When you are self-employed, it typically means you work for yourself, as an independent contractor, and you own your own independent business. Here are a few key points that the IRS would like you to know about self-employment and self-employment taxes:
1. Self-employment income can include pay that you receive for full- or part-time work you do for a variety of customers. This could include income you earn in addition to your regular job, out of your home or from a separate location.
2. Self-employed individuals must file a Schedule C, Profit or Loss from Business, or a Schedule C-EZ, Net Profit from Business, with their Form 1040. These forms are used to calculate your net earnings from the business.
3. When you file these forms, you can deduct the business expenses or costs that you paid to run your trade or business. You can deduct most business expenses in full, but some costs may need to be allocated between personal and business use. They might even need to be ’capitalized.’ This means you can deduct only a portion of the expense each year over a period of years. Expenses can only be deducted for costs that are both ordinary and necessary. An ordinary expense is one that is common and accepted in your industry. A necessary expense is one that is helpful and appropriate for your particular trade or business.
4. Since you are self-employed, you will generally have to pay self-employment tax as well as income tax on the earnings from the business. Self-employment tax includes both Social Security and Medicare taxes. You compute this tax on based on the net income or profits from your business using a Schedule SE, Self-Employment Tax form.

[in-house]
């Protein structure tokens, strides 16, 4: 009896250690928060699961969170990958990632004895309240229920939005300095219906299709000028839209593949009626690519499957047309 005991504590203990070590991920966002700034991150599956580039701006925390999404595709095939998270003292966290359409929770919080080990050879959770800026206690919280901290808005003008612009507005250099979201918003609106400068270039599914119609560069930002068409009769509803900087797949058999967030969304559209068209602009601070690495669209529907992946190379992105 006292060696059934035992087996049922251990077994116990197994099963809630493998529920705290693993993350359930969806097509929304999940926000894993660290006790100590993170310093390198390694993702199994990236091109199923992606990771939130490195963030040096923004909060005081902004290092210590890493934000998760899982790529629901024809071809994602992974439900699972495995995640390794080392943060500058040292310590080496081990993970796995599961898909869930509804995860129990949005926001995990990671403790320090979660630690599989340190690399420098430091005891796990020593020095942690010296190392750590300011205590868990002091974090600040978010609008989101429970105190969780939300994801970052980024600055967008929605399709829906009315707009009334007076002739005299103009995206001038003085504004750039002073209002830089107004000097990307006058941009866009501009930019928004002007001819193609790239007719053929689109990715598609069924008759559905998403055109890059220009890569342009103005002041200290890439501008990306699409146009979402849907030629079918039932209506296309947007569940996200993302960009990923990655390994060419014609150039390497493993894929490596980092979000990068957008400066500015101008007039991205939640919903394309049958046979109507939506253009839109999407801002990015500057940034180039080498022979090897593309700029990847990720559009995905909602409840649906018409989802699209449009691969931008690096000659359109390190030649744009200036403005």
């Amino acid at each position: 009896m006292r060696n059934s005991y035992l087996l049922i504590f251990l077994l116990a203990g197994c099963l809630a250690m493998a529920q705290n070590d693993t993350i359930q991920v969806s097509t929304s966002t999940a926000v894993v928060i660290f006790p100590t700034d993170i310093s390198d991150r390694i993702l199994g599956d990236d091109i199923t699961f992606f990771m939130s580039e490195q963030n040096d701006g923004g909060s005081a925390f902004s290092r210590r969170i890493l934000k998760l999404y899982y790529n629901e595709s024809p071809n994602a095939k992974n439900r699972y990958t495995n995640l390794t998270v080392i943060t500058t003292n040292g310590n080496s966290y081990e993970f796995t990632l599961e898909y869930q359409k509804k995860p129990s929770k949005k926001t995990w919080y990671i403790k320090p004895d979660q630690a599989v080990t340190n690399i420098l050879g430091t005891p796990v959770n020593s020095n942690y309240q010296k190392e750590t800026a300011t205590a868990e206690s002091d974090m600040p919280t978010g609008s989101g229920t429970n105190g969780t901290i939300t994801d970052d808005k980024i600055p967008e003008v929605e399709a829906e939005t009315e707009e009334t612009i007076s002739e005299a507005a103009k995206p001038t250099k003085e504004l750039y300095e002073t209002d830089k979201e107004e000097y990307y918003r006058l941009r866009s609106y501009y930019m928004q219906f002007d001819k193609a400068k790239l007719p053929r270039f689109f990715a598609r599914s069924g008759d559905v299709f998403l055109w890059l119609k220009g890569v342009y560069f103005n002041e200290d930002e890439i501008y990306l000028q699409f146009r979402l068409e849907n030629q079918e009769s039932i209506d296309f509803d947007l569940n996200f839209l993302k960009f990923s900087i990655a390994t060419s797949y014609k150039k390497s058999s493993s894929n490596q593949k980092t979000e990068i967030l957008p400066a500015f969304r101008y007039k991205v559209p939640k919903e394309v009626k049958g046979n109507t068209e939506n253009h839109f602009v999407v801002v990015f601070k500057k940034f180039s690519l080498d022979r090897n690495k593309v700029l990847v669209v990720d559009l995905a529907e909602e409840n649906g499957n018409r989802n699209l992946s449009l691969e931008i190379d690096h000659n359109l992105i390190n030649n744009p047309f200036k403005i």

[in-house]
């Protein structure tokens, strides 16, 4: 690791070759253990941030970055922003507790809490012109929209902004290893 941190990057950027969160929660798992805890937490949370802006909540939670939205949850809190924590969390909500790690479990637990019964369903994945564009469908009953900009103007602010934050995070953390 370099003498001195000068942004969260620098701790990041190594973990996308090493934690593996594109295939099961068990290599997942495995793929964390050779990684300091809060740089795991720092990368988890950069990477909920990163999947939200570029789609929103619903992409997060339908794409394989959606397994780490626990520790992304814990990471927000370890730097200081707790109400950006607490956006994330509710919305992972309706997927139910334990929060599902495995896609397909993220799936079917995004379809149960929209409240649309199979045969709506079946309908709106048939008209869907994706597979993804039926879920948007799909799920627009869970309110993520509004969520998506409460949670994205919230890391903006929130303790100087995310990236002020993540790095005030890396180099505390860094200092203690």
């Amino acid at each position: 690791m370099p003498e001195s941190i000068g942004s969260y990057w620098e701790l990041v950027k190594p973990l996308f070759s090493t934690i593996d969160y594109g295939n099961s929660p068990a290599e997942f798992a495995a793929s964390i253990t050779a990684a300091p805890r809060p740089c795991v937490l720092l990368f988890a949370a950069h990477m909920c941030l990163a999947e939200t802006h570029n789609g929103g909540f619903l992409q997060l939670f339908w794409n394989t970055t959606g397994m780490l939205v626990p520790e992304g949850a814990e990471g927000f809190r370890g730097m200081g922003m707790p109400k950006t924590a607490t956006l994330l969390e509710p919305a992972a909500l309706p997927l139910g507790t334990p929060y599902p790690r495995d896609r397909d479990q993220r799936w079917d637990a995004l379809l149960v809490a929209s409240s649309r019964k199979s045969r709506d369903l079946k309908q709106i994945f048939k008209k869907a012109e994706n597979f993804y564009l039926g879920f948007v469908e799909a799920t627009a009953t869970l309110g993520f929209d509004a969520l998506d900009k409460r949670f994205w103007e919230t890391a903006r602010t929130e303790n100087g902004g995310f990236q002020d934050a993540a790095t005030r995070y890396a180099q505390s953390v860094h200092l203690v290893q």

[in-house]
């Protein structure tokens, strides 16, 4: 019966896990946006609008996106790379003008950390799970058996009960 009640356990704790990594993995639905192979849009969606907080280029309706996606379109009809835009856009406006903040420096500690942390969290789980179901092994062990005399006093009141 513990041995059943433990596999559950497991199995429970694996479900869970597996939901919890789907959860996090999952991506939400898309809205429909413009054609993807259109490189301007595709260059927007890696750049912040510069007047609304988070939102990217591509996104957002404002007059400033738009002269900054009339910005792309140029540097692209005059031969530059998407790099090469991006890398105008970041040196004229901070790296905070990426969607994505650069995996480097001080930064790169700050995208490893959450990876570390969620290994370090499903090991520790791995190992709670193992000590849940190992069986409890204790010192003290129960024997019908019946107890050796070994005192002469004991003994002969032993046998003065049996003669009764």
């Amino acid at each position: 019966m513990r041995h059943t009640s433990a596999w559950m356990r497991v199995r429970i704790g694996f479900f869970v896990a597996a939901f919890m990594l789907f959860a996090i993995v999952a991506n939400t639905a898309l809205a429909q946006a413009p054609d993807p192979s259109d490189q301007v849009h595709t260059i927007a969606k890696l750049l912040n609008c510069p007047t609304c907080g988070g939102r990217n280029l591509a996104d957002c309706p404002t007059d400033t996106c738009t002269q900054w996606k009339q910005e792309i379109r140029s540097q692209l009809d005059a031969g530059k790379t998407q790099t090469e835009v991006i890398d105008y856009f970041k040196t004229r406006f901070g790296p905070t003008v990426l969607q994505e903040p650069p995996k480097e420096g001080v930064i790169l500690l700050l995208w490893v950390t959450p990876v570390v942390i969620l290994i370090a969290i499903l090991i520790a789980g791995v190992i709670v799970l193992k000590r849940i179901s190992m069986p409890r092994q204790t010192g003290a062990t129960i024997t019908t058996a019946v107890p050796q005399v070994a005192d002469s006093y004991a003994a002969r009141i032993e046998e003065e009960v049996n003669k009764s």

5. If you are self-employed you may also have to make estimated tax payments. People make estimated tax payments to pre-pay the taxes on income that has not been subject to employer withholding, like wages. If you do not make estimated tax payments, you may have to pay an underpayment penalty when you file your income tax return if you have underestimated your potential tax liability by too much and you did not pay in enough taxes during the year. Estimated tax payments are made with Form 1040-ES, Estimated Tax Payment voucher.
For more information, visit the Small Business and Self-Employed Tax Center on the IRS website at www.IRS.gov. There are many IRS publications there that will help you and they are also available by calling 800-TAX-FORM (800-829-3676). Check out these publications and the instructions for the forms mentioned above:
• Publication 334, Tax Guide for Small Business
• Publication 535, Business Expenses
• Publication 505, Tax Withholding and Estimated Tax